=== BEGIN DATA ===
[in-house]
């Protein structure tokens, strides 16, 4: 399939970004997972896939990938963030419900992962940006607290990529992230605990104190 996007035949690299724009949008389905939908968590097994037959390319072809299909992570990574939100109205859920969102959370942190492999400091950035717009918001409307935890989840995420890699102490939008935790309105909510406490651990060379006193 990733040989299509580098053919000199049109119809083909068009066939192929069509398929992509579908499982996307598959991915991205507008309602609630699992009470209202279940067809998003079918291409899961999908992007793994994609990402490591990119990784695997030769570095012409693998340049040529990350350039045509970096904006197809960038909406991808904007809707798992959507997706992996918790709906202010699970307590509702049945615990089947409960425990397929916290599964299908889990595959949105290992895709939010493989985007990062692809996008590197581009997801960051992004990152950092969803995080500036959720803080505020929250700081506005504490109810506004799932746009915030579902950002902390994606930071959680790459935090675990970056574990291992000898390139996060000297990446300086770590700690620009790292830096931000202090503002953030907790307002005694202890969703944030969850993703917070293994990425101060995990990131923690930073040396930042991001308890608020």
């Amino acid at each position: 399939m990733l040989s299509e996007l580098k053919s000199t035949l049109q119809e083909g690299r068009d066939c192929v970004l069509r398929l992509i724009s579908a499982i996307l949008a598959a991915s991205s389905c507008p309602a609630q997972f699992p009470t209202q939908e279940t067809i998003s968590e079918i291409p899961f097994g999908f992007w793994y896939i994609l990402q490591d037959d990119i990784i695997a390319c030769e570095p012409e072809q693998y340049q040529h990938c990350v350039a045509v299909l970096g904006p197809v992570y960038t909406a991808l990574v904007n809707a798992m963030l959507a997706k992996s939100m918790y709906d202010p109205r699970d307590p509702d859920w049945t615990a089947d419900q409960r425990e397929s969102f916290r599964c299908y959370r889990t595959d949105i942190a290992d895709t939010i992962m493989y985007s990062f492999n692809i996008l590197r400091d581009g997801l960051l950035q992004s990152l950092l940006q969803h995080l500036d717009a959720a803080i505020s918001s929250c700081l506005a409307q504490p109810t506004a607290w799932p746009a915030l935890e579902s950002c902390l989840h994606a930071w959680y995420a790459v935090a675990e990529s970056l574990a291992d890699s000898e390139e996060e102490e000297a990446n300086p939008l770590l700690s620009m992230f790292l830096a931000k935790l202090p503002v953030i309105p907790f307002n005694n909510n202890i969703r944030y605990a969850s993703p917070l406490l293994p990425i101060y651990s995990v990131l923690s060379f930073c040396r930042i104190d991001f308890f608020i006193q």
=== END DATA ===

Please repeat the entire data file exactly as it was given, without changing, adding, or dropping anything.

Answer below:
[in-house]
């Protein structure tokens, strides 16, 4: 399939970004997972896939990938963030419900992962940006607290990529992230605990104190 996007035949690299724009949008389905939908968590097994037959390319072809299909992570990574939100109205859920969102959370942190492999400091950035717009918001409307935890989840995420890699102490939008935790309105909510406490651990060379006193 990733040989299509580098053919000199049109119809083909068009066939192929069509398929992509579908499982996307598959991915991205507008309602609630699992009470209202279940067809998003079918291409899961999908992007793994994609990402490591990119990784695997030769570095012409693998340049040529990350350039045509970096904006197809960038909406991808904007809707798992959507997706992996918790709906202010699970307590509702049945615990089947409960425990397929916290599964299908889990595959949105290992895709939010493989985007990062692809996008590197581009997801960051992004990152950092969803995080500036959720803080505020929250700081506005504490109810506004799932746009915030579902950002902390994606930071959680790459935090675990970056574990291992000898390139996060000297990446300086770590700690620009790292830096931000202090503002953030907790307002005694202890969703944030969850993703917070293994990425101060995990990131923690930073040396930042991001308890608020």
């Amino acid at each position: 399939m990733l040989s299509e996007l580098k053919s000199t035949l049109q119809e083909g690299r068009d066939c192929v970004l069509r398929l992509i724009s579908a499982i996307l949008a598959a991915s991205s389905c507008p309602a609630q997972f699992p009470t209202q939908e279940t067809i998003s968590e079918i291409p899961f097994g999908f992007w793994y896939i994609l990402q490591d037959d990119i990784i695997a390319c030769e570095p012409e072809q693998y340049q040529h990938c990350v350039a045509v299909l970096g904006p197809v992570y960038t909406a991808l990574v904007n809707a798992m963030l959507a997706k992996s939100m918790y709906d202010p109205r699970d307590p509702d859920w049945t615990a089947d419900q409960r425990e397929s969102f916290r599964c299908y959370r889990t595959d949105i942190a290992d895709t939010i992962m493989y985007s990062f492999n692809i996008l590197r400091d581009g997801l960051l950035q992004s990152l950092l940006q969803h995080l500036d717009a959720a803080i505020s918001s929250c700081l506005a409307q504490p109810t506004a607290w799932p746009a915030l935890e579902s950002c902390l989840h994606a930071w959680y995420a790459v935090a675990e990529s970056l574990a291992d890699s000898e390139e996060e102490e000297a990446n300086p939008l770590l700690s620009m992230f790292l830096a931000k935790l202090p503002v953030i309105p907790f307002n005694n909510n202890i969703r944030y605990a969850s993703p917070l406490l293994p990425i101060y651990s995990v990131l923690s060379f930073c040396r930042i104190d991001f308890f608020i006193q």